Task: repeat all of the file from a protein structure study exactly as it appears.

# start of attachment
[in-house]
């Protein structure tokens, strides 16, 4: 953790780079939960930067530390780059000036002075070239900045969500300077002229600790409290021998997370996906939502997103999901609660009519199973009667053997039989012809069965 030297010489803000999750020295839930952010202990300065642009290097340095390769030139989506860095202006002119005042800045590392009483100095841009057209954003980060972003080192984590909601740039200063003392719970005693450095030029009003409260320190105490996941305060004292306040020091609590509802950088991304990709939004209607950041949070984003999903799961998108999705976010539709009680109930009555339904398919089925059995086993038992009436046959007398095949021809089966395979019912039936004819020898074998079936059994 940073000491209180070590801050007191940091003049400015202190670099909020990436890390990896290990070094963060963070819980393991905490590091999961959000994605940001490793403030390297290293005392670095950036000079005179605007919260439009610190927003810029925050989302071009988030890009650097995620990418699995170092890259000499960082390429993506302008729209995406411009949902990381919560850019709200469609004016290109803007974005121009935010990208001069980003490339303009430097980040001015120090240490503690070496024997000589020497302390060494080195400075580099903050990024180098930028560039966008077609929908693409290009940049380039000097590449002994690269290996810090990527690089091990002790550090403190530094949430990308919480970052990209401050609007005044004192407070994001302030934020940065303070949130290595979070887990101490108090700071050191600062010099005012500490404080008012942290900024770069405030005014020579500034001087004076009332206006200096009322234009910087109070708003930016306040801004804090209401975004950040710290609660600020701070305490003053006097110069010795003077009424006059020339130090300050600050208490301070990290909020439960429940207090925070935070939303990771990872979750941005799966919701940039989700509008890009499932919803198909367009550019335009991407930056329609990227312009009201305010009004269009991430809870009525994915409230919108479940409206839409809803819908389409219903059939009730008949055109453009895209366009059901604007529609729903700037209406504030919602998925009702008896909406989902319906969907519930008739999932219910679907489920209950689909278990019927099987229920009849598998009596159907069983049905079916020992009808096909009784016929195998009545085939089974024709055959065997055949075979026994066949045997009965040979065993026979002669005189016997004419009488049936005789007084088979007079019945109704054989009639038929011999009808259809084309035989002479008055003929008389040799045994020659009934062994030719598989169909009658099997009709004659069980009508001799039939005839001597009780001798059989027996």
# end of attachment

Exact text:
[in-house]
């Protein structure tokens, strides 16, 4: 953790780079939960930067530390780059000036002075070239900045969500300077002229600790409290021998997370996906939502997103999901609660009519199973009667053997039989012809069965 030297010489803000999750020295839930952010202990300065642009290097340095390769030139989506860095202006002119005042800045590392009483100095841009057209954003980060972003080192984590909601740039200063003392719970005693450095030029009003409260320190105490996941305060004292306040020091609590509802950088991304990709939004209607950041949070984003999903799961998108999705976010539709009680109930009555339904398919089925059995086993038992009436046959007398095949021809089966395979019912039936004819020898074998079936059994 940073000491209180070590801050007191940091003049400015202190670099909020990436890390990896290990070094963060963070819980393991905490590091999961959000994605940001490793403030390297290293005392670095950036000079005179605007919260439009610190927003810029925050989302071009988030890009650097995620990418699995170092890259000499960082390429993506302008729209995406411009949902990381919560850019709200469609004016290109803007974005121009935010990208001069980003490339303009430097980040001015120090240490503690070496024997000589020497302390060494080195400075580099903050990024180098930028560039966008077609929908693409290009940049380039000097590449002994690269290996810090990527690089091990002790550090403190530094949430990308919480970052990209401050609007005044004192407070994001302030934020940065303070949130290595979070887990101490108090700071050191600062010099005012500490404080008012942290900024770069405030005014020579500034001087004076009332206006200096009322234009910087109070708003930016306040801004804090209401975004950040710290609660600020701070305490003053006097110069010795003077009424006059020339130090300050600050208490301070990290909020439960429940207090925070935070939303990771990872979750941005799966919701940039989700509008890009499932919803198909367009550019335009991407930056329609990227312009009201305010009004269009991430809870009525994915409230919108479940409206839409809803819908389409219903059939009730008949055109453009895209366009059901604007529609729903700037209406504030919602998925009702008896909406989902319906969907519930008739999932219910679907489920209950689909278990019927099987229920009849598998009596159907069983049905079916020992009808096909009784016929195998009545085939089974024709055959065997055949075979026994066949045997009965040979065993026979002669005189016997004419009488049936005789007084088979007079019945109704054989009639038929011999009808259809084309035989002479008055003929008389040799045994020659009934062994030719598989169909009658099997009709004659069980009508001799039939005839001597009780001798059989027996």